"It is never too late to be what you might have
Hermione was dying. The mediwizards hadn't said those words aloud, of course, but she wasn't stupid. She was one hundred and forty-six years old, and her heart was failing faster than they could heal it. For all the advances made in Muggle and Wizarding medicine, death eventually took everyone, and she would be no exception.
The truth of her impending end was frustrating, but it wouldn't go away by ignoring it. So in her usual brisk manner, Hermione set out to spare her children as much distress as possible. She sold her property, settled her estate, and made her own funeral arrangements. Then she moved into a small suite of rooms at the Kentigern Retirement Home for Aged Witches and Wizards, determined to depart the mortal coil with as much dignity as possible.
Unfortunately, her plans for a dignified exit were promptly buggered all to hell by Severus Snape.
He first appeared in the midst of a lively discussion with her eldest great-great grandson on the repercussions of a recent Wizengamot ruling. A subtle movement in the corner drew her attention, and astounded, she saw a nebulous hint of billowing black robes topped with the suggestion of a large hooked nose and pale face. She didn't recognise him at first, but to be fair, it had been over a century since she'd last seen him, and she certainly hadn't been expecting him to turn up now. Before she could do more than blink in surprise, the resident mediwitch rushed in, chattering about medical alerts and too much excitement. When Hermione looked again, the apparition vanished, and it was hours before she puzzled out that Severus Snape had appeared in her room.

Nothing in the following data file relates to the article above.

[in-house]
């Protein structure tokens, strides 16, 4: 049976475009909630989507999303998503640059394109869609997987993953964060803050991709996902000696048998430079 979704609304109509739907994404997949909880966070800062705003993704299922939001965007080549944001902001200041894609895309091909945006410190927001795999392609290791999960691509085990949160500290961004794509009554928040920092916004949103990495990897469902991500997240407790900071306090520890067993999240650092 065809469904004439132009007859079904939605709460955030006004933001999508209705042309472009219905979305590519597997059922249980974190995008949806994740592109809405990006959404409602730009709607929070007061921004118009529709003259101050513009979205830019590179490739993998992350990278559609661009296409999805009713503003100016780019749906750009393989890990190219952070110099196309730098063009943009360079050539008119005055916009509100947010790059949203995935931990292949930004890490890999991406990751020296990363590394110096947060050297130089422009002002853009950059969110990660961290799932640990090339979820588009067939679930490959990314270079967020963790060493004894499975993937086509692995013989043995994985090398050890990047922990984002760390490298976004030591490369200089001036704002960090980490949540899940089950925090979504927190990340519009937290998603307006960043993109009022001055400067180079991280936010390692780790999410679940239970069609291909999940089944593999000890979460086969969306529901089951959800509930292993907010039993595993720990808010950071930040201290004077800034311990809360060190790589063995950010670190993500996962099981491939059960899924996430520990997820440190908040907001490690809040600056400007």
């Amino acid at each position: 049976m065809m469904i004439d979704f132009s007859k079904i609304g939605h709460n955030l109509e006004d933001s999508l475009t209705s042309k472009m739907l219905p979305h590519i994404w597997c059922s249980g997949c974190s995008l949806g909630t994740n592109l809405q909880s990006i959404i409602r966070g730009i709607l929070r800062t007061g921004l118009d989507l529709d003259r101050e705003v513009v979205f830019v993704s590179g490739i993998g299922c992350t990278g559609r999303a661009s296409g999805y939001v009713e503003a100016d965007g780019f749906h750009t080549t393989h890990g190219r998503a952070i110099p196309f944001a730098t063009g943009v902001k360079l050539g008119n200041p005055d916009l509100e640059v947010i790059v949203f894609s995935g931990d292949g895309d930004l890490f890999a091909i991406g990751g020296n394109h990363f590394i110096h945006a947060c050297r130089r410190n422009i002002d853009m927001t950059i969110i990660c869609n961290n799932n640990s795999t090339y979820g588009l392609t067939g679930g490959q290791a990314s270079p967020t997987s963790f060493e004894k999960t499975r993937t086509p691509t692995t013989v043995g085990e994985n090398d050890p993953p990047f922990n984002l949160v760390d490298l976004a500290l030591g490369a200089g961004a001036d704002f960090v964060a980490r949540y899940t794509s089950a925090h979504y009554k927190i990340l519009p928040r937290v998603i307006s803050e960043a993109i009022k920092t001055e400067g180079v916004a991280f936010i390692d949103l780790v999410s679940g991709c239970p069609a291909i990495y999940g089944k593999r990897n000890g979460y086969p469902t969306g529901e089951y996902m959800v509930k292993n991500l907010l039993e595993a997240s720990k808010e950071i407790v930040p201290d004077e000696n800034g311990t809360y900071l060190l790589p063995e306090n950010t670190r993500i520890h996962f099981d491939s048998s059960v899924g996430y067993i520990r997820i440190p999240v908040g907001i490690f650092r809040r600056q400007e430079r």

After that initial sighting, Snape regularly flickered in and out of her vision. He stood beside the bookcases, looking bored whilst the cleaning staff changed her bed linens. She caught flashes of him rolling his eyes as he retreated to the tiny entrance hall when her family and friends visited.
He obviously wasn't a ghost as he wasn't translucent, yet he wasn't quite solid either. Although, considering it was Snape, failing to completely settle on one side or the other seemed rather fitting.
She was the only person who could see him, a theory Hermione had tested just once. She had no intention of asking again if anyone else saw Severus Snape standing right over there. One round of confused expressions dissolving into condescending pity was more than enough to suit Hermione. Worse, Snape had smirked throughout the entire conversation.
She repeatedly asked what he wanted, and although his lips moved, she couldn't hear his replies. She tried ignoring him, but that proved difficult; particularly after she woke from a nap to find Snape leaning over her bed, peering curiously at her. For a frozen moment, they'd stared at each other, but when Hermione had struggled to sit up, he disappeared.
The bizarre game of hide and seek continued for three weeks until the morning she awoke with a crushing pain in her chest and healers crowded around her bed, frantically muttering spells. Oddly enough, as the pain receded, the healers faded into semi-translucency, and Snape, standing behind them, became more substantial.
When he appeared completely solid, he crossed his arms over his chest and looked down at her.
"Finally," he said.
Before she could formulate a response, the small room and the healers faded away. Instead of lying on her bed, Hermione found herself standing in the warm interior of the Hogwarts Library.